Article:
The Jewish year 5771 began at sunset on Wednesday, September 8. Last year, the first day of ‘Rosh Hashanah’ was September 19; next year, it will fall on September 29. Why such divergence in dates?
Biblical texts, traditional interpretations and historical precedents provide answers. For example, the Jewish day begins at sunset in accordance with “And there was evening and there was morning, one day” (Gen. I:5). 5771 (from the Creation of the World) derives from the genealogical tables of Genesis (Chapters 5 and 11), carried forward.
The Jewish calendar is solar-adjusted lunar. The time between successive New Moons being approximately 29.5 days, the twelve Jewish months generally alternate between 29 and 30 days. This yields a lunar year of 354 days, eleven days shorter than the solar. Specific dates would thus traverse the seasons.
However, the Biblically-prescribed, date-specific, holidays, with their evident agricultural component, are season bound. Passover must fall in the Spring, Tabernacles (‘Sukkot”) must fall, at least partially, after the Autumnal Equinox. This dilemma is resolved by the addition of a thirteenth, leap month in seven years of a nineteen year cycle While corresponding solar dates vary within about a month or so, over that period the two calendars will have the same number of days. 5771, being a leap year, will end much later in 2011.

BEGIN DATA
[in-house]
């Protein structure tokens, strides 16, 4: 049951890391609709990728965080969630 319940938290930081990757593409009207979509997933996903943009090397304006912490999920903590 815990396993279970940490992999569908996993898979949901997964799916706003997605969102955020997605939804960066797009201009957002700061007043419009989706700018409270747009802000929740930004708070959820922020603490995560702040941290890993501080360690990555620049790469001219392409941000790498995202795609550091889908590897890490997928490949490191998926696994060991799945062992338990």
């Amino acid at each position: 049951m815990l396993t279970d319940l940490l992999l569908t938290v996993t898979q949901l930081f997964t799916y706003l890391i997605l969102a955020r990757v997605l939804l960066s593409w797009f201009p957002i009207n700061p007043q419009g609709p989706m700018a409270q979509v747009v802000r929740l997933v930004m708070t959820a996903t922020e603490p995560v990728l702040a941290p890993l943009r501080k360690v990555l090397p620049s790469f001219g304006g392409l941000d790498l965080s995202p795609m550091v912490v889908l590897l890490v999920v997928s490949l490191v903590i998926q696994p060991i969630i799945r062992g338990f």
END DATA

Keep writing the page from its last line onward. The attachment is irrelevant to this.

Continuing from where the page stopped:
Careful readers of the Bible will notice that ‘Rosh Hashanah’ occurs on the first day of the seventh month (Lev. XXIII: 24), the months being reckoned from the month of Passover. However, Orthodox and Conservative Jews observe two days, while Reform, only one. In ancient times, declaration of a New Moon was done by the highest religious authorities on the basis of observation by witnesses. Such declaration was readily communicated within the Land of Israel. It took some time, though less than a month, to reach far flung Diaspora communities. Since the previous month could only have been of 29 or 30 days, a holiday could only fall on one of two adjoining days. The practice thus arose to observe both. Facing persecution and dispersion, and based on well understood astronomical principles, the current calendar was fixed in the fourth century C.E. Nonetheless, the practice has continued.
‘Rosh Hashanah’ itself poses a particular problem, being the only holiday falling on the New Moon. Due to uncertainty, even in Jerusalem, as to when witnesses would come forth, it has from time immemorial been observed even there for two days.
Interesting similarities exist in the ecclesiastical calendars of the monotheistic faiths. Linked to Passover, the date of Easter varies, falling on the first Sunday after the first full moon on or after March 21. The start of Ramadan in the pure lunar Islamic calendar is based on New Moon sighting. Historically there have been many different New Year dates, so it seems not amiss to wish readers a ‘Happy New Year’ .